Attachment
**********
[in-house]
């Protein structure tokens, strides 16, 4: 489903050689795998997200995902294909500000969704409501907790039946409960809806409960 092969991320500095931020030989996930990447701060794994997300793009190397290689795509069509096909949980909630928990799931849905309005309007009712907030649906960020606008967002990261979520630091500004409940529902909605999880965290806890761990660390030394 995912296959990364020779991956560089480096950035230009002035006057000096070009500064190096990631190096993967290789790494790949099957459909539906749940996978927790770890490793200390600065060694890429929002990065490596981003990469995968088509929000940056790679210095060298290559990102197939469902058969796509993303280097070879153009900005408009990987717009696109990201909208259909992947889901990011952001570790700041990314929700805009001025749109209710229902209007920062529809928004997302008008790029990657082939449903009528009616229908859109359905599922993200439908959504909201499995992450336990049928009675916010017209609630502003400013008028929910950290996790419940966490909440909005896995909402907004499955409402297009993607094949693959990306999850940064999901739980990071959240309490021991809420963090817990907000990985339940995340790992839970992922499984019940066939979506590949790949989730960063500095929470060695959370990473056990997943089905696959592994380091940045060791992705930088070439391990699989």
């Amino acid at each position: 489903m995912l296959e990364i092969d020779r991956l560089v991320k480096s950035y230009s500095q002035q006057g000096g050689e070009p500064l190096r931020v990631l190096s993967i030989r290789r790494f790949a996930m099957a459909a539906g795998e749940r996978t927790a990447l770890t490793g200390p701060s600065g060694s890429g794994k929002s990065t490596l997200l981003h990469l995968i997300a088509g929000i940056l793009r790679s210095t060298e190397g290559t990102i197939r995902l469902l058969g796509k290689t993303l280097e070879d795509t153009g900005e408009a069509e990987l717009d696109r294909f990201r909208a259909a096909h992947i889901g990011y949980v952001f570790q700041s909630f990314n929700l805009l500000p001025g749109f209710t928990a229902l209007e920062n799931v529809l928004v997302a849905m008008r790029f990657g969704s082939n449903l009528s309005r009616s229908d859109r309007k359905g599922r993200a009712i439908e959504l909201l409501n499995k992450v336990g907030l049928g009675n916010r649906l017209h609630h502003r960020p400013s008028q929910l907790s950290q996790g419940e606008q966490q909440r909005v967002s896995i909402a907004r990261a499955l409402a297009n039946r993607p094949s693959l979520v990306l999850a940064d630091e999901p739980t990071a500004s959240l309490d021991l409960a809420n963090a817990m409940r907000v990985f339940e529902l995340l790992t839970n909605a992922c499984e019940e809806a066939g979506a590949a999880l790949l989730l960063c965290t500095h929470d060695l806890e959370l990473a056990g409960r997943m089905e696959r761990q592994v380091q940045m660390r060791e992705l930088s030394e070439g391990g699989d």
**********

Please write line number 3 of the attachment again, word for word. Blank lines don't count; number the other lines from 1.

């Amino acid at each position: 489903m995912l296959e990364i092969d020779r991956l560089v991320k480096s950035y230009s500095q002035q006057g000096g050689e070009p500064l190096r931020v990631l190096s993967i030989r290789r790494f790949a996930m099957a459909a539906g795998e749940r996978t927790a990447l770890t490793g200390p701060s600065g060694s890429g794994k929002s990065t490596l997200l981003h990469l995968i997300a088509g929000i940056l793009r790679s210095t060298e190397g290559t990102i197939r995902l469902l058969g796509k290689t993303l280097e070879d795509t153009g900005e408009a069509e990987l717009d696109r294909f990201r909208a259909a096909h992947i889901g990011y949980v952001f570790q700041s909630f990314n929700l805009l500000p001025g749109f209710t928990a229902l209007e920062n799931v529809l928004v997302a849905m008008r790029f990657g969704s082939n449903l009528s309005r009616s229908d859109r309007k359905g599922r993200a009712i439908e959504l909201l409501n499995k992450v336990g907030l049928g009675n916010r649906l017209h609630h502003r960020p400013s008028q929910l907790s950290q996790g419940e606008q966490q909440r909005v967002s896995i909402a907004r990261a499955l409402a297009n039946r993607p094949s693959l979520v990306l999850a940064d630091e999901p739980t990071a500004s959240l309490d021991l409960a809420n963090a817990m409940r907000v990985f339940e529902l995340l790992t839970n909605a992922c499984e019940e809806a066939g979506a590949a999880l790949l989730l960063c965290t500095h929470d060695l806890e959370l990473a056990g409960r997943m089905e696959r761990q592994v380091q940045m660390r060791e992705l930088s030394e070439g391990g699989d």